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The Varmint Show

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Bob Varmint (aka Croft) explores 'Singing Landscapes'

The themes of music, landscape and place have appeared consistently in this column. This month it is the turn of Bob Varmint to offer thoughts on how music and landscape can be mapped, observed and recorded. As listeners will know, the Varmints 'transcend eclectic', so from grunge in our previous column we move to folk; and from Seattle to the home of the Varmints, Somerset.

Holland
Hooper
Holland

Collecting songs and mapping musical heritage

Recent articles in the Varmints column have provided examples of how new research is mapping our recent musical heritage, and an area that has seen significant recent research and heritage attention is folk music.

The tradition of collecting folk music can be traced back for well over a century in the west of England with such collectors as Sabine Baring Gould (1834-1924), also an archaeologist, working in Devon and the most prolific collector, Cecil Sharp (1859 –1924), working across the west country in the early years of the 20th century. The establishment of the English Folk Song Society in 1898 has ensured that this part of our musical heritage is preserved. In recent years there has been a revival in interest in the work of Cecil Sharp and others and a recent debate on this in the Guardian newspaper demonstrated that research is still adding to our understanding of the history and analysis of folk-song recording. The work of Yvette Staelens and CJ Bearman, part of a Bournemouth University-hosted project on the 'Singing Landscapes', has generated detailed understanding of folk traditions for the southern and south-western counties of Somerset, Gloucestershire and Hampshire.

The mapping of places visited by Cecil Sharp and the lists of local singers provides a valuable record of the folk heritage of these three counties. An example – the Somerset Folk Map (PDF 1.1MB) – is reproduced here. Copies of the other two county maps can be downloaded from the Roots Quartet website.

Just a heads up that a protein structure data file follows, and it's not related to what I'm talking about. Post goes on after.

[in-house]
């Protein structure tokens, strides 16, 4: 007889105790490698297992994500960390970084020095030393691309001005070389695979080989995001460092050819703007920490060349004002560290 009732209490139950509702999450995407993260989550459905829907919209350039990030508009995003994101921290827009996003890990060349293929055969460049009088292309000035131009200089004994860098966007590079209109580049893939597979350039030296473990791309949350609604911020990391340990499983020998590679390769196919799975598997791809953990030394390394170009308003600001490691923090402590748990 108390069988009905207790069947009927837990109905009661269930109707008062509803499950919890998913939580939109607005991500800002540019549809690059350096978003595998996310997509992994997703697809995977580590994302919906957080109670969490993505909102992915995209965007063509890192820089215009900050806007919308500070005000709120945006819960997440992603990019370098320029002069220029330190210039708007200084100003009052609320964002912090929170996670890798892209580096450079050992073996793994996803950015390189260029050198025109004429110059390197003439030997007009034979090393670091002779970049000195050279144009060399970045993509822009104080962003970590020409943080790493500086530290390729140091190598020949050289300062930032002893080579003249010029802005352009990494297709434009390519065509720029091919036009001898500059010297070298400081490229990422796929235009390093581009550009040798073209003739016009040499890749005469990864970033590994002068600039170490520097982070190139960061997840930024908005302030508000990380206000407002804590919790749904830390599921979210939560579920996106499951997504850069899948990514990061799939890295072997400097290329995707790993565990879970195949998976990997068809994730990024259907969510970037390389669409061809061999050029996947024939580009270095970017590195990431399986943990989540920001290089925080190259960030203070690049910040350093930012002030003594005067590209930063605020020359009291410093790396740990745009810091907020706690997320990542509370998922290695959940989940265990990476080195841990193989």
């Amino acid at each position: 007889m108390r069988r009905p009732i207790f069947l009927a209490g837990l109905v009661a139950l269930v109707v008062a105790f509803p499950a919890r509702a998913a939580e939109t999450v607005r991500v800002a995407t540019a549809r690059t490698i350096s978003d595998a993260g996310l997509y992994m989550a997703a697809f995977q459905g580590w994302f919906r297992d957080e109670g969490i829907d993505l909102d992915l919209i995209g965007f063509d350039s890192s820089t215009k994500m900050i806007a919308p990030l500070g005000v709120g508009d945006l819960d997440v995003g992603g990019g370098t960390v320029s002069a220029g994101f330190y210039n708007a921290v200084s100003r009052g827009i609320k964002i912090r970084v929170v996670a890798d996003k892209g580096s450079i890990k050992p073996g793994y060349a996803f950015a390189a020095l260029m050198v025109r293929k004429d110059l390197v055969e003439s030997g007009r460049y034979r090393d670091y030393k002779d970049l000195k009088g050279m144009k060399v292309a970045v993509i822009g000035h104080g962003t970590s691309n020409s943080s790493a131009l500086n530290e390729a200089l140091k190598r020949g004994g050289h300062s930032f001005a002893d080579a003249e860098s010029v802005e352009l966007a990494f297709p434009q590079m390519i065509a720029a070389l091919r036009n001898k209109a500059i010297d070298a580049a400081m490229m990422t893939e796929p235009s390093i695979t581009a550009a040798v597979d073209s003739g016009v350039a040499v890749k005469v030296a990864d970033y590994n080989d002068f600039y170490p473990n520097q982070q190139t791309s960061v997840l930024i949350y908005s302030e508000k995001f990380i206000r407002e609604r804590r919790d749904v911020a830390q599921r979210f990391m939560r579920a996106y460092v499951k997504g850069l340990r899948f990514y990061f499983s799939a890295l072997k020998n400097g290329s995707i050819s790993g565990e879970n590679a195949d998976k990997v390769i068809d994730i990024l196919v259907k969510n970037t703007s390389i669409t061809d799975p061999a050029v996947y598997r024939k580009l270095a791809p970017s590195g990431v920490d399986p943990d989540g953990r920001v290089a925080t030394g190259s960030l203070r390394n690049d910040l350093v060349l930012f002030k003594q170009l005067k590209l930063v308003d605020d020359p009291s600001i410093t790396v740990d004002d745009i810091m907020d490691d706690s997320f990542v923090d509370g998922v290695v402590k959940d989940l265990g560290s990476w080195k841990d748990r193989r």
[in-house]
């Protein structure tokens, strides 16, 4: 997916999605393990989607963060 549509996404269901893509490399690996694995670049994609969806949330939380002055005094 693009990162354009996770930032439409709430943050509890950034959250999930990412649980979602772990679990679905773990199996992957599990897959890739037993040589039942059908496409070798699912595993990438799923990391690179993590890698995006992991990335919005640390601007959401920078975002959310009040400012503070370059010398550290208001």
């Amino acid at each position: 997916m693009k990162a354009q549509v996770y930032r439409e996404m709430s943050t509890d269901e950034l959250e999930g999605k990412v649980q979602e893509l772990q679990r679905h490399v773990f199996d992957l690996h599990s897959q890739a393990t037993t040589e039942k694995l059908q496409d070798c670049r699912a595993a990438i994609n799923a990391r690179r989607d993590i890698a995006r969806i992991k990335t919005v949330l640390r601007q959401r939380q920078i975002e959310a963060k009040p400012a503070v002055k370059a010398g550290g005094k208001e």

A century on from the work of Cecil Sharp, contemporary folk music is alive and well. But we should remember that folk music is often closely connected to the historic environment, and sometimes – explicitly – to archaeology. Having mapped the 'singing landscape', Yvette Staelens has also now contributed to it. Details of her music can be found on her website, but here we offer an exclusive, an original song written and performed by Yvette Staelens titled 'Nan Tow's Tump' (MP3 4.4MB), based upon the legend attached to one of the largest Bronze Age burial mounds in Gloucestershire.

Legend has it that a local witch, Nan Tow, was buried upright in it. The song is Yvette's somewhat spooky elaboration of that story. Another archeologically inspired folk style ballad is from Yvette's 'On Weymouth Strand' CD. It's called 'Nial's Quest' (MP3 4MB) and was inspired by a poem by Adam Thorpe - 'The Nine Ladies on Stanton Moor'. It concerns a stone looted from a circle and used as a gatepost!

The Varmints recommend these tracks, and hope this column encourages readers to return for more, and perhaps even listen to the radio show, 10pm on Fridays - www.varmintshow.net.

Thanks to Yvette Staelens and the Singing Landscapes project for permission to use illustrations from the project. Photographs (below) are from the English Folk Dance and Song Society; click images for larger versions. Somerset Folk Map – © Yvette Staelens, CJ Bearman and Somerset County Council.


Betsy Holland (top) was born in Kentisbeare, Devon in 1880. Her family were travellers circulating around mid and north Devon and West Somerset. In August 1907 she was travelling with her husband and several small children and was met by Cecil Sharp near Simonsbath in Somerset. He was so impressed with her performance of the Execution Song he called it 'the finest and most characteristic bit of singing I had ever heard.'

Louisa (Louie) Hooper (middle) was born in 1860 and her mother was one of the most renowned singers in her part of Somerset until her death in 1892. She lived next door to her sister Lucy White in Westport in central Somerset. They were among the first singers collected by Cecil Sharp and he was very fortunate to find them at the outset of his collecting career. They were natural musicians with a huge repertoire of songs. Cecil gave Louie a concertina and she lived on to become the Grand Old Lady of Somerset folk songs and was visited by increasing numbers who followed in Cecil's footsteps. In 1942-43 she was visited by Douglas Clevedon of the BBC and several of her songs were recorded for posterity. She died in 1946.

William Wooley (bottom) lived in Over Stowey, Somerset and was visited by Cecil Sharp in 1907.

Downloads

Somerset Folk Map – (PDF 1.1MB)

Nan Tow's Tump by Yvette Staelens, original song – (MP3 4.4MB)

Nial's Quest by Yvette Staelens, from On Weymouth Strand (MP3 4MB)

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